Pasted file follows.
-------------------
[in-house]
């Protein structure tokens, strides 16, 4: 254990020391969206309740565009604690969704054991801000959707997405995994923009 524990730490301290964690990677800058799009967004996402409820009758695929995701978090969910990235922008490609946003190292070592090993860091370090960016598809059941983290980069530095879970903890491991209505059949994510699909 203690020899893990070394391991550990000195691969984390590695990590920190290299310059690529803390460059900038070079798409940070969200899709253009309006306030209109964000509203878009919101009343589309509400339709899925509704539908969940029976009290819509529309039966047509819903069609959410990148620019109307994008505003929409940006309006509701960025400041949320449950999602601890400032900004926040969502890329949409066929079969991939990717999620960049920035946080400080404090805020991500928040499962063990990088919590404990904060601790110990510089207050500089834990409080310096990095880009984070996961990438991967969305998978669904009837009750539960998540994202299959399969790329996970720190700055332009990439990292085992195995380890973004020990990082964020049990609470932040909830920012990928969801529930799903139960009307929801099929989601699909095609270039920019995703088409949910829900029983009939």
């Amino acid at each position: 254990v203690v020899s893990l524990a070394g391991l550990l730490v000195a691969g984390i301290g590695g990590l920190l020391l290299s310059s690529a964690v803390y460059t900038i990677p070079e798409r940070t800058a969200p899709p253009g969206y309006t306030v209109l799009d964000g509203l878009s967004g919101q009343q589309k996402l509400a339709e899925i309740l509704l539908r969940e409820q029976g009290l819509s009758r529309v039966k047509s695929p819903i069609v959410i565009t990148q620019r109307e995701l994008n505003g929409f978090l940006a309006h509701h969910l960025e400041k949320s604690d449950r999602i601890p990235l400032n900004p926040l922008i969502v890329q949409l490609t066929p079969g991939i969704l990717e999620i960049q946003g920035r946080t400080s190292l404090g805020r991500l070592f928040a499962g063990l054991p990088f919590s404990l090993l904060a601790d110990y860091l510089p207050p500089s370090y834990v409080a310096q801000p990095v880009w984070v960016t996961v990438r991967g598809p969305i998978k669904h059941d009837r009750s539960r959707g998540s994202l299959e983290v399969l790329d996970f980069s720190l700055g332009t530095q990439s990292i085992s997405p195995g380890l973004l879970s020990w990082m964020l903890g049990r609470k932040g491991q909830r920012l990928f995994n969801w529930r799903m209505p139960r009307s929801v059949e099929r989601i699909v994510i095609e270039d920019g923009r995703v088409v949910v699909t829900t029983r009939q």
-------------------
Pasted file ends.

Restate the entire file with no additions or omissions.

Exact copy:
[in-house]
């Protein structure tokens, strides 16, 4: 254990020391969206309740565009604690969704054991801000959707997405995994923009 524990730490301290964690990677800058799009967004996402409820009758695929995701978090969910990235922008490609946003190292070592090993860091370090960016598809059941983290980069530095879970903890491991209505059949994510699909 203690020899893990070394391991550990000195691969984390590695990590920190290299310059690529803390460059900038070079798409940070969200899709253009309006306030209109964000509203878009919101009343589309509400339709899925509704539908969940029976009290819509529309039966047509819903069609959410990148620019109307994008505003929409940006309006509701960025400041949320449950999602601890400032900004926040969502890329949409066929079969991939990717999620960049920035946080400080404090805020991500928040499962063990990088919590404990904060601790110990510089207050500089834990409080310096990095880009984070996961990438991967969305998978669904009837009750539960998540994202299959399969790329996970720190700055332009990439990292085992195995380890973004020990990082964020049990609470932040909830920012990928969801529930799903139960009307929801099929989601699909095609270039920019995703088409949910829900029983009939």
């Amino acid at each position: 254990v203690v020899s893990l524990a070394g391991l550990l730490v000195a691969g984390i301290g590695g990590l920190l020391l290299s310059s690529a964690v803390y460059t900038i990677p070079e798409r940070t800058a969200p899709p253009g969206y309006t306030v209109l799009d964000g509203l878009s967004g919101q009343q589309k996402l509400a339709e899925i309740l509704l539908r969940e409820q029976g009290l819509s009758r529309v039966k047509s695929p819903i069609v959410i565009t990148q620019r109307e995701l994008n505003g929409f978090l940006a309006h509701h969910l960025e400041k949320s604690d449950r999602i601890p990235l400032n900004p926040l922008i969502v890329q949409l490609t066929p079969g991939i969704l990717e999620i960049q946003g920035r946080t400080s190292l404090g805020r991500l070592f928040a499962g063990l054991p990088f919590s404990l090993l904060a601790d110990y860091l510089p207050p500089s370090y834990v409080a310096q801000p990095v880009w984070v960016t996961v990438r991967g598809p969305i998978k669904h059941d009837r009750s539960r959707g998540s994202l299959e983290v399969l790329d996970f980069s720190l700055g332009t530095q990439s990292i085992s997405p195995g380890l973004l879970s020990w990082m964020l903890g049990r609470k932040g491991q909830r920012l990928f995994n969801w529930r799903m209505p139960r009307s929801v059949e099929r989601i699909v994510i095609e270039d920019g923009r995703v088409v949910v699909t829900t029983r009939q």